[Ruth]: “I don’t think so.  If you leave prices alone, the people who get the flashlights are the people who get there first.  When you went to Home Depot, the stuff you wanted was already gone.  But at Big Box, anyone who wanted a flashlight could have one.”

[Ramon]: “If they were willing to pay for it.  That made it harder on the poor people…”

[Ruth]: “Agreed. But for thousands of people, there were flashlights waiting for them.  Remember that knowledge we wanted to have? The knowledge about who needed flashlights the most? When Big Box raises the price of flashlights, someone who had candles at home decided to do without the flashlight and left it there for you on the shelf.  No one had to interview either of you. The higher price induced both of you to act as if you had been interviewed.  The person with the candles, by refusing to buy the flashlight at the higher price, was saying, I’ll pass on buying a flashlight. I’ll leave it for someone who needs it more. But no one begged him to do the right thing or passed a law that would have to be enforced or interviewed him to find out who needed it the most.  The higher price made sure you got the flashlight, that seems pretty just to me.”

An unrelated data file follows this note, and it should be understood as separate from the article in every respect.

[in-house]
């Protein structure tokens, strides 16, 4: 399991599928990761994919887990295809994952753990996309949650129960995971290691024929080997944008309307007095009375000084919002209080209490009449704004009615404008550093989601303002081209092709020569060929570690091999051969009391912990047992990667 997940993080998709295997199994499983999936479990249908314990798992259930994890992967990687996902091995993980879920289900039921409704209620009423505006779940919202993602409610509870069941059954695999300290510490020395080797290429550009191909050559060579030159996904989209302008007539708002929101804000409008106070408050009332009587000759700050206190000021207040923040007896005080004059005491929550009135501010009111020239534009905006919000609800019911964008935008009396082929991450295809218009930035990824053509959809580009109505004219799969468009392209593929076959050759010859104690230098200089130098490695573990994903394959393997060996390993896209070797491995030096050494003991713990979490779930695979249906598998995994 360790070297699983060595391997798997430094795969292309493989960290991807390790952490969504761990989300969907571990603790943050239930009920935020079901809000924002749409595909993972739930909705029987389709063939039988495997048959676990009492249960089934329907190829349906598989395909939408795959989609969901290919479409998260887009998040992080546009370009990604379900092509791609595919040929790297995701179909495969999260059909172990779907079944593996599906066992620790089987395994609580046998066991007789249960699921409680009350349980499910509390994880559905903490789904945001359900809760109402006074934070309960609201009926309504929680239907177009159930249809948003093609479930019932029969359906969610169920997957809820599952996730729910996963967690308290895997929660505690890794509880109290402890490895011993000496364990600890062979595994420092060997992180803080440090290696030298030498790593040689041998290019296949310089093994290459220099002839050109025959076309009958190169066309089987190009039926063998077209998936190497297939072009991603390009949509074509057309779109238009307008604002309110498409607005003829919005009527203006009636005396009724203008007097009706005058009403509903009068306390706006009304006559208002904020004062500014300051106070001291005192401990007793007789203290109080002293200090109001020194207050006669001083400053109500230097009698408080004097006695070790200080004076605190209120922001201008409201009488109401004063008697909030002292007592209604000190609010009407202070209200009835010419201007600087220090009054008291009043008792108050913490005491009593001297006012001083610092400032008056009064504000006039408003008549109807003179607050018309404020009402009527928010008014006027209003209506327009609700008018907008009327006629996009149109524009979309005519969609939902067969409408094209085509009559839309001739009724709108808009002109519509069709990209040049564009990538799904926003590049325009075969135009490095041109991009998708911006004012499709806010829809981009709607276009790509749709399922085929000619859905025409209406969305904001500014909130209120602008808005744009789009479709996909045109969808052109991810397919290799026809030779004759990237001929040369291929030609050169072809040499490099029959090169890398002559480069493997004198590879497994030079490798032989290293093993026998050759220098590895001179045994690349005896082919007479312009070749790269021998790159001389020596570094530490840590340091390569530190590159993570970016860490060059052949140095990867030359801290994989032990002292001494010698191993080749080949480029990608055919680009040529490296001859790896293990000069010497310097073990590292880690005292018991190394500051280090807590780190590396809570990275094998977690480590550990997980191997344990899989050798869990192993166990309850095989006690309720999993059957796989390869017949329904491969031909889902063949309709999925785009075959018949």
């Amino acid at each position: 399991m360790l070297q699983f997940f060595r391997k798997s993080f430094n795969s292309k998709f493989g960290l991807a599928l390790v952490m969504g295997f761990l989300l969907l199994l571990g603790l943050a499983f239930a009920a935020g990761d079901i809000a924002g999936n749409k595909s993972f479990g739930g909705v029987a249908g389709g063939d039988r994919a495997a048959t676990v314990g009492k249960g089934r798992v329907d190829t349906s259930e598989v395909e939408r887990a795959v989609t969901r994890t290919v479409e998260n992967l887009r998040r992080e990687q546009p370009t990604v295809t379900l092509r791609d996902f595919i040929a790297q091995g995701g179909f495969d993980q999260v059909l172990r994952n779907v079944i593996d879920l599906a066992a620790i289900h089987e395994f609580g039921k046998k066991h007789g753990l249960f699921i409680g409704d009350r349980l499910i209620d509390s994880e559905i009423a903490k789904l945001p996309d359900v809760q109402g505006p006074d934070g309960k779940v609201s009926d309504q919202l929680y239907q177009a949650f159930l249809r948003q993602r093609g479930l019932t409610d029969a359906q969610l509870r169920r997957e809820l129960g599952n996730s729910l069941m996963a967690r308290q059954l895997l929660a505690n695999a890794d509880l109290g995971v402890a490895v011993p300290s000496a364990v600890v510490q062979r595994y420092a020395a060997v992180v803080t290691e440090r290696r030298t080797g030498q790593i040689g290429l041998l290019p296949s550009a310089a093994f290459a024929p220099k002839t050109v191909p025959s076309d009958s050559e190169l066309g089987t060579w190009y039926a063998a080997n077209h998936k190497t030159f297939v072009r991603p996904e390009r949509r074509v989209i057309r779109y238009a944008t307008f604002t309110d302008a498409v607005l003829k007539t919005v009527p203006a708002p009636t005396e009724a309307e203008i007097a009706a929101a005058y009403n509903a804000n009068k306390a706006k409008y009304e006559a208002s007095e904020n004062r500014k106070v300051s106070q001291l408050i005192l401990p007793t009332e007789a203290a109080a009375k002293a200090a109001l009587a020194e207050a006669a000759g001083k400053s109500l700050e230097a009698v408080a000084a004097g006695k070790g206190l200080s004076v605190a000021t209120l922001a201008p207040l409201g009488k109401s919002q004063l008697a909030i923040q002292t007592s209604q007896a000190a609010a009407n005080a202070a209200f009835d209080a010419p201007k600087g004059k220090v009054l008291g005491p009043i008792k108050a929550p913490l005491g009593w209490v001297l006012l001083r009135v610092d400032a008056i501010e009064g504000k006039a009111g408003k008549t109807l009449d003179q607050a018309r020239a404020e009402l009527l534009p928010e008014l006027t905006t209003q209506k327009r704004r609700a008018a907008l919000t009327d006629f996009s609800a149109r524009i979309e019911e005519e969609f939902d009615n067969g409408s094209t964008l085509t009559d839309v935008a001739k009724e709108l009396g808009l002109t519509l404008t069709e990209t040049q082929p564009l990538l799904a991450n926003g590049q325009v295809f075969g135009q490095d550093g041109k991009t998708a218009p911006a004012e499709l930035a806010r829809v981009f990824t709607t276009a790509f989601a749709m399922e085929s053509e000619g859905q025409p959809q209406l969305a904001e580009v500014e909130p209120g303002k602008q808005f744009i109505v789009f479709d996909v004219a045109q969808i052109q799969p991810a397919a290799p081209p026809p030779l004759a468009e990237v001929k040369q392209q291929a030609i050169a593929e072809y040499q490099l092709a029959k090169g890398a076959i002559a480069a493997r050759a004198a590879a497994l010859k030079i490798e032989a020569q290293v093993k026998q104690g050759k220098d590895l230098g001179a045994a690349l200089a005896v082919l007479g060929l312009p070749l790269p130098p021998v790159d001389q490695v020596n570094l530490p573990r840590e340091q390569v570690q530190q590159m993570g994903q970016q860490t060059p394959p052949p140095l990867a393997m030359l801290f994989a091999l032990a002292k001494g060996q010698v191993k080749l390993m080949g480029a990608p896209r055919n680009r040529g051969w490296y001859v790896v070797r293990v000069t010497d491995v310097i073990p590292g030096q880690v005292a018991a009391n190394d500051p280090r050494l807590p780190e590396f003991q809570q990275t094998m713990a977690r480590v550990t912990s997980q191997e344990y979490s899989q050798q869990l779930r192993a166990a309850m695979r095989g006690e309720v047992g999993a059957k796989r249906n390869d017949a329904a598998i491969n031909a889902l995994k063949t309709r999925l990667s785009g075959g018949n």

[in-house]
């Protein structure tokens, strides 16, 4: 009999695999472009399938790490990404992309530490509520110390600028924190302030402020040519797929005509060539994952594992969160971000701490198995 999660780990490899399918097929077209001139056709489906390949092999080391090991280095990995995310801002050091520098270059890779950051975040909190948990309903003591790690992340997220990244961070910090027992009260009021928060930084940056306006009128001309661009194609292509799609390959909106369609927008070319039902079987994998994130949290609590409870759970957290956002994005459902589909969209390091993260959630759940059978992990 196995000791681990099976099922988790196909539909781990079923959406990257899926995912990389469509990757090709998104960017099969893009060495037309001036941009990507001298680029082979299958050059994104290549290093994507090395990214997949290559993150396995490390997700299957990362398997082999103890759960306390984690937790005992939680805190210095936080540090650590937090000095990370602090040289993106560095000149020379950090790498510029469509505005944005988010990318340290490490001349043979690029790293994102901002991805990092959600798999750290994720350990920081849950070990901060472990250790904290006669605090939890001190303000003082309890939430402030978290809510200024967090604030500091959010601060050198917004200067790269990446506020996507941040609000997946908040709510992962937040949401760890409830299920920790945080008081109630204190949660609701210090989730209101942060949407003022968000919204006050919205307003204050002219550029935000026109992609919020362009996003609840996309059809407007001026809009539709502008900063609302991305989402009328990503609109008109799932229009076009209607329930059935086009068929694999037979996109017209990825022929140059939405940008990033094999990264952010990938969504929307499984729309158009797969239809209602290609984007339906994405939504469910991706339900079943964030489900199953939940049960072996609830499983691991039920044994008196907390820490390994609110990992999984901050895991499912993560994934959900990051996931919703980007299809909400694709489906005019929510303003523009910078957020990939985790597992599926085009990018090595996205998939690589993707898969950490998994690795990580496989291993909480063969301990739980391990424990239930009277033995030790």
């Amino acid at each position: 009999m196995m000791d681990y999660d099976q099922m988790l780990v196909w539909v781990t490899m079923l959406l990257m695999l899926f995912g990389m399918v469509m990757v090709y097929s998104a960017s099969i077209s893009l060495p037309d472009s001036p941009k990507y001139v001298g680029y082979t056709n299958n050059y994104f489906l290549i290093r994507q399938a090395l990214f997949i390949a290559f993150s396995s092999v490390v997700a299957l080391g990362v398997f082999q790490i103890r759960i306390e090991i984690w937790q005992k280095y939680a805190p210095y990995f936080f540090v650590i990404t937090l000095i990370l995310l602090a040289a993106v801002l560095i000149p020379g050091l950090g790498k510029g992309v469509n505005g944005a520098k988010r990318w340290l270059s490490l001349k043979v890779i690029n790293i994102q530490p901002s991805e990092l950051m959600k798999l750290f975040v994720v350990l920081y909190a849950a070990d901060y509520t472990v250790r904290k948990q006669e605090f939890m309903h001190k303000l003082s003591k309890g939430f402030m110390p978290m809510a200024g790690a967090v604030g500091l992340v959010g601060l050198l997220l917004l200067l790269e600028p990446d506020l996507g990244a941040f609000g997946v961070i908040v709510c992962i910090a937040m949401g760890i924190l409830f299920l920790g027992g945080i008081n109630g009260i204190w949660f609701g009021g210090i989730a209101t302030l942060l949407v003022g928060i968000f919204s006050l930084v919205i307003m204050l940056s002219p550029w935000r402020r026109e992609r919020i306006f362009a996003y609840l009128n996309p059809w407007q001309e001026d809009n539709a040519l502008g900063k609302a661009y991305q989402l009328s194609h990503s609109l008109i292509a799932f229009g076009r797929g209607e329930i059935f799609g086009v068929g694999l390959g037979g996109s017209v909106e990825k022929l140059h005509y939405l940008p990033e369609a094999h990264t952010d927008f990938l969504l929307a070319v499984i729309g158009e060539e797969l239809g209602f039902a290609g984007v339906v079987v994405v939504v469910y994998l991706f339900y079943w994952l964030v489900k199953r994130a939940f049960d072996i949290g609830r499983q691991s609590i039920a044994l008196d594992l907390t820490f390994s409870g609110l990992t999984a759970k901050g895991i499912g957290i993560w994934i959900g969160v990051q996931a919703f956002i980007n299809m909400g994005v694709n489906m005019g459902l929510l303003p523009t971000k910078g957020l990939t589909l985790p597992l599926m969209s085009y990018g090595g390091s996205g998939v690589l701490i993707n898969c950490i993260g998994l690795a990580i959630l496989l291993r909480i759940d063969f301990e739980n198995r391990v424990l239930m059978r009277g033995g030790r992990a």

With the higher price on Beaujaolais, I decided to pass on it and leave the 2 to 3 bottles I would have bought on the shelf for someone else who valued it more.  I would make due with other wines and without the stories of drinking this year’s harvest.